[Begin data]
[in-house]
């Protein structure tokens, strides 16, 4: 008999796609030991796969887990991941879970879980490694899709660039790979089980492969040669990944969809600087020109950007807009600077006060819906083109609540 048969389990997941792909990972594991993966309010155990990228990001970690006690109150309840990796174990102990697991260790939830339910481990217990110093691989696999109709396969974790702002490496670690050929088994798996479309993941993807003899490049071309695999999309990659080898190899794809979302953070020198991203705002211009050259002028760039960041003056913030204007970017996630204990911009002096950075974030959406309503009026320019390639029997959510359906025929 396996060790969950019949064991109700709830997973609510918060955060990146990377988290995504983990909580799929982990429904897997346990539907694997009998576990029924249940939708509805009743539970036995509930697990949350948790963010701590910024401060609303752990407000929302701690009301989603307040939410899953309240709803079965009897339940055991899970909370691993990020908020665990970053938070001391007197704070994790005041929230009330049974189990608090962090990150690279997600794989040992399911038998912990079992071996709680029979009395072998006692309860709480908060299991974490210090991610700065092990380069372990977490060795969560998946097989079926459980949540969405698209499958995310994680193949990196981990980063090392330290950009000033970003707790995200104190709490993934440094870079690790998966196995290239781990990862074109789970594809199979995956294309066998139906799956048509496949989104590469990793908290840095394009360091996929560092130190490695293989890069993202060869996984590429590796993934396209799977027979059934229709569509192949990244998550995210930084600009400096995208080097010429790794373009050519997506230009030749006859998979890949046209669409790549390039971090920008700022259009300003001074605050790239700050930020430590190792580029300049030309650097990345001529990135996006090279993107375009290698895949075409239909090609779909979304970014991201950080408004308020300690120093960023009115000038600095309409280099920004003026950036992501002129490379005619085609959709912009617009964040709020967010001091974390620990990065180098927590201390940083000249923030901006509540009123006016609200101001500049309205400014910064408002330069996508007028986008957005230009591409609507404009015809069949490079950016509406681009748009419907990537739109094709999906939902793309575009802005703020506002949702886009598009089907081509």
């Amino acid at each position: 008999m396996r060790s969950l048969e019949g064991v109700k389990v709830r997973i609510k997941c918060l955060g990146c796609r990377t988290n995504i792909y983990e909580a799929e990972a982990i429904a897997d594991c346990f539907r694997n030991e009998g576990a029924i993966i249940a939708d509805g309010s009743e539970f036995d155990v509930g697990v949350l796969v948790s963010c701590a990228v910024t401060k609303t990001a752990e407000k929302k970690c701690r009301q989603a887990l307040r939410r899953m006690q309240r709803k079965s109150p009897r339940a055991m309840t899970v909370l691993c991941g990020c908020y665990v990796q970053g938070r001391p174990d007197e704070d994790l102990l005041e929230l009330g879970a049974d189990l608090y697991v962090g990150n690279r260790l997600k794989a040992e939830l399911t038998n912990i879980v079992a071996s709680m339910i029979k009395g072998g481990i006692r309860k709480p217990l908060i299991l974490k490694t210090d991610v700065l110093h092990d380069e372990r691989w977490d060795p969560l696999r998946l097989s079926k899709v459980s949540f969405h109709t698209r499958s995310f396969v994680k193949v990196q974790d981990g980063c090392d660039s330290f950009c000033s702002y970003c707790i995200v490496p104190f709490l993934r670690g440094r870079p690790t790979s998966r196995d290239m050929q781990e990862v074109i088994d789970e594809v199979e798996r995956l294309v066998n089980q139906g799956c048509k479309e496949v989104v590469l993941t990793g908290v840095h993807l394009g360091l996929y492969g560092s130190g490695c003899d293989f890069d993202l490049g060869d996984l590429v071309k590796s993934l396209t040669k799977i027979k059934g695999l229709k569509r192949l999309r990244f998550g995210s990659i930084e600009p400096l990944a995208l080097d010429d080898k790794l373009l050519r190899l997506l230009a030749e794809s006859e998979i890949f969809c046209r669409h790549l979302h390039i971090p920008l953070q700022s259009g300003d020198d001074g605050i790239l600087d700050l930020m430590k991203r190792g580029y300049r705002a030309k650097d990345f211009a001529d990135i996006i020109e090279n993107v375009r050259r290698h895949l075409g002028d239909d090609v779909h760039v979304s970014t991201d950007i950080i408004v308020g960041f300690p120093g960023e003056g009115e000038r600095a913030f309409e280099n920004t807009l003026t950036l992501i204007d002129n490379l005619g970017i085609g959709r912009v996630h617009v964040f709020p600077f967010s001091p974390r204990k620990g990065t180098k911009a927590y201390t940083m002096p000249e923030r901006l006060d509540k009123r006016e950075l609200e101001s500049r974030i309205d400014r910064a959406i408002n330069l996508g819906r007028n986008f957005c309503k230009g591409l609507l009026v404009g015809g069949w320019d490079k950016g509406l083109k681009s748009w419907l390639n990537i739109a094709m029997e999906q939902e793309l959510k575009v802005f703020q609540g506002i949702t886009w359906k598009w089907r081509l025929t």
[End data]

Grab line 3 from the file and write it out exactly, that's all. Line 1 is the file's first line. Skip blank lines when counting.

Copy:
């Amino acid at each position: 008999m396996r060790s969950l048969e019949g064991v109700k389990v709830r997973i609510k997941c918060l955060g990146c796609r990377t988290n995504i792909y983990e909580a799929e990972a982990i429904a897997d594991c346990f539907r694997n030991e009998g576990a029924i993966i249940a939708d509805g309010s009743e539970f036995d155990v509930g697990v949350l796969v948790s963010c701590a990228v910024t401060k609303t990001a752990e407000k929302k970690c701690r009301q989603a887990l307040r939410r899953m006690q309240r709803k079965s109150p009897r339940a055991m309840t899970v909370l691993c991941g990020c908020y665990v990796q970053g938070r001391p174990d007197e704070d994790l102990l005041e929230l009330g879970a049974d189990l608090y697991v962090g990150n690279r260790l997600k794989a040992e939830l399911t038998n912990i879980v079992a071996s709680m339910i029979k009395g072998g481990i006692r309860k709480p217990l908060i299991l974490k490694t210090d991610v700065l110093h092990d380069e372990r691989w977490d060795p969560l696999r998946l097989s079926k899709v459980s949540f969405h109709t698209r499958s995310f396969v994680k193949v990196q974790d981990g980063c090392d660039s330290f950009c000033s702002y970003c707790i995200v490496p104190f709490l993934r670690g440094r870079p690790t790979s998966r196995d290239m050929q781990e990862v074109i088994d789970e594809v199979e798996r995956l294309v066998n089980q139906g799956c048509k479309e496949v989104v590469l993941t990793g908290v840095h993807l394009g360091l996929y492969g560092s130190g490695c003899d293989f890069d993202l490049g060869d996984l590429v071309k590796s993934l396209t040669k799977i027979k059934g695999l229709k569509r192949l999309r990244f998550g995210s990659i930084e600009p400096l990944a995208l080097d010429d080898k790794l373009l050519r190899l997506l230009a030749e794809s006859e998979i890949f969809c046209r669409h790549l979302h390039i971090p920008l953070q700022s259009g300003d020198d001074g605050i790239l600087d700050l930020m430590k991203r190792g580029y300049r705002a030309k650097d990345f211009a001529d990135i996006i020109e090279n993107v375009r050259r290698h895949l075409g002028d239909d090609v779909h760039v979304s970014t991201d950007i950080i408004v308020g960041f300690p120093g960023e003056g009115e000038r600095a913030f309409e280099n920004t807009l003026t950036l992501i204007d002129n490379l005619g970017i085609g959709r912009v996630h617009v964040f709020p600077f967010s001091p974390r204990k620990g990065t180098k911009a927590y201390t940083m002096p000249e923030r901006l006060d509540k009123r006016e950075l609200e101001s500049r974030i309205d400014r910064a959406i408002n330069l996508g819906r007028n986008f957005c309503k230009g591409l609507l009026v404009g015809g069949w320019d490079k950016g509406l083109k681009s748009w419907l390639n990537i739109a094709m029997e999906q939902e793309l959510k575009v802005f703020q609540g506002i949702t886009w359906k598009w089907r081509l025929t």